So what can we do if the law prevents us from addressing the issue of purity and adulteration leading to overdose? That’s where supervised injection sites, or ‘shooting galleries’ as they have been sensationally termed in the media, can make a difference. While overdose cannot be prevented because of the reasons stated above, we can provide a better environment for those injecting in order to reduce infection and mortality rates. Supervised injection sites mean that drug users can inject in a safe, clean and private environment, where there are medical staff on hand should something go wrong. As if the potential to save lives wasn’t reason enough, safe injection sites, like needle exchanges, can help treatment services to come into contact with injecting drug users who otherwise would not approach services, and this can lead to treatment and recovery further down the line. In short, supervised injection sites can act as a great first port of call for hidden populations of problem drug users. In addition, the number of discarded used needles can be reduced.

Image: InSite (via Wikipedia)
(Image: InSite 2003, via Wikipedia)

And the evidence for safe injection sites speaks for itself: At the Insite injection facility in Vancouver, Canada, one of the most evaluated of international safe injection sites (with three peer reviewed articles evaluating its efficacy) saw a 35% reduction in overdoses within 500 metres of the facility up to 2011. Other benefits that have been noted are a reduction in public drug use, a reduction in needle sharing, and a reduction in discarded drug paraphernalia in the vicinity of the facility. There has also been an increase in referral to treatment services, and on top of that these benefits do not seem to be offset with any other negative developments in the drug using community as a result of the site being in operation. From a crude economical perspective, safe injection facilities are cost effective as well as being beneficial for injecting drug users and the wider community.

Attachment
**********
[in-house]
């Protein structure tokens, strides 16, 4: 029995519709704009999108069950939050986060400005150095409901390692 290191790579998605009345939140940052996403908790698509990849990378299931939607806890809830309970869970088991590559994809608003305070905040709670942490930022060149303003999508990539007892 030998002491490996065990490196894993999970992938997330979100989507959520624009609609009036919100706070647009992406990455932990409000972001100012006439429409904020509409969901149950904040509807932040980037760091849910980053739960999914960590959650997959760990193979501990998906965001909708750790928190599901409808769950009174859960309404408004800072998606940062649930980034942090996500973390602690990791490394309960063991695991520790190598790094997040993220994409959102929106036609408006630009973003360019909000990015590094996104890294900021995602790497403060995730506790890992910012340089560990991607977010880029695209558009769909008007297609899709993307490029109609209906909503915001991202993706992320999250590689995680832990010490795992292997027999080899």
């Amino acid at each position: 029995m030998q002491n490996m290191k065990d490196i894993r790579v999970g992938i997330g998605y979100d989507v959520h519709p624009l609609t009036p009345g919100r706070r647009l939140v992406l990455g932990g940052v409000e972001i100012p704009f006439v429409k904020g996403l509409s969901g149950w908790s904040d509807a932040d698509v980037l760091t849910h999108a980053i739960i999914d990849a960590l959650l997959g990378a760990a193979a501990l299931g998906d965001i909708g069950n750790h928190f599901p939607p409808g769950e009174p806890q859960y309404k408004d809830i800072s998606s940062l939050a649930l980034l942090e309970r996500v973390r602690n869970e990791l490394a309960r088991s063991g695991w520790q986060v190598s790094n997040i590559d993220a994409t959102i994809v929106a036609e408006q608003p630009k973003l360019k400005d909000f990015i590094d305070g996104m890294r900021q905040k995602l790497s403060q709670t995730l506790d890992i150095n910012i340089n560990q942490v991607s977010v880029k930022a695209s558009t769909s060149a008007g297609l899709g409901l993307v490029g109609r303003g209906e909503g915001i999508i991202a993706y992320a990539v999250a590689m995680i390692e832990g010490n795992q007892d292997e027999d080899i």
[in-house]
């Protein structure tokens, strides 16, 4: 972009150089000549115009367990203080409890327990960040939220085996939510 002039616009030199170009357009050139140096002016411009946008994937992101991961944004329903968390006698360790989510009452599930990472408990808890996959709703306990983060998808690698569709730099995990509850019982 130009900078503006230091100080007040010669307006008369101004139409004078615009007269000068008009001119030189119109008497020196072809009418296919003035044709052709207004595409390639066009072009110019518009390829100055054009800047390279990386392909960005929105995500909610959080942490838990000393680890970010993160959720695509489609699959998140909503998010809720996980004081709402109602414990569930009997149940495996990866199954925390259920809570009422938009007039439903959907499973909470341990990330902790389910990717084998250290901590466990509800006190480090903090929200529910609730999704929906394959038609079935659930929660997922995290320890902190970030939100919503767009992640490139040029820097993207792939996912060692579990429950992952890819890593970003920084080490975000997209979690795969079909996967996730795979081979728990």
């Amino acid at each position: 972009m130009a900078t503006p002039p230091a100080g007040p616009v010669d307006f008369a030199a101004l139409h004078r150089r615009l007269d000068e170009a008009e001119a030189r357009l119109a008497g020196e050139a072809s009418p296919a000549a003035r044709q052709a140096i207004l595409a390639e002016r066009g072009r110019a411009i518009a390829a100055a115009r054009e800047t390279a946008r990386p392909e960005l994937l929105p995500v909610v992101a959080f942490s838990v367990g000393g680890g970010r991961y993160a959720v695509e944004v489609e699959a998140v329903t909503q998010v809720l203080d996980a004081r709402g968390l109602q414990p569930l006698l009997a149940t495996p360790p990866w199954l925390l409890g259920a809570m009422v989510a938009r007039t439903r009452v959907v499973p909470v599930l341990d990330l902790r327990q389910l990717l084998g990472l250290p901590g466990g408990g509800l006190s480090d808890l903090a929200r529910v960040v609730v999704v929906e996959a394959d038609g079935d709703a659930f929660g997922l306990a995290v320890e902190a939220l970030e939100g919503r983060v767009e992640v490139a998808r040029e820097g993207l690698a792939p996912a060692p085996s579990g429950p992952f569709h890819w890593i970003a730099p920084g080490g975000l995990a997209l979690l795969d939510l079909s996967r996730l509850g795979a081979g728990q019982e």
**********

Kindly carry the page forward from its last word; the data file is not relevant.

Safe injection sites are currently illegal in the UK, where the Westminster government has repeatedly rejected calls for their provision. That just begs the question, if there are so many benefits from these sites, and virtually no negative impacts, then why aren’t we providing them? The answer, unfortunately, is the same for most barriers to improving drug treatment or policy: ideology, moral arguments and political cowardice stand in the way of evidence based practice. The conservative media, increasingly more right-wing every day, see the provision of needles and facilities for heroin users as anathema, and unfortunately the same media outlets hold much influence over public opinion. In turn politicians use the press as a ‘policy satnav’, as Jon Silverman has so eloquently put it, in deciding policy on morally sensitive issues.

It will be a slow process to have these type of facilities rolled out nationally, just like needle exchange services in the late 1980s, but once people see the benefits then they become more socially palatable. Lets hope the UK can learn from other countries who have taken that extra step to the lives of injecting drug users, and reduce the costs and harms to both individuals and society from injecting drug use.

References and further reading:

Insite Website

Supervised Consumption Facilities, Safe Injection Facilities and Drug Consumption Rooms –

Report of the Independent Working Group on Drug Consumption Rooms – Joseph Rowntree Foundation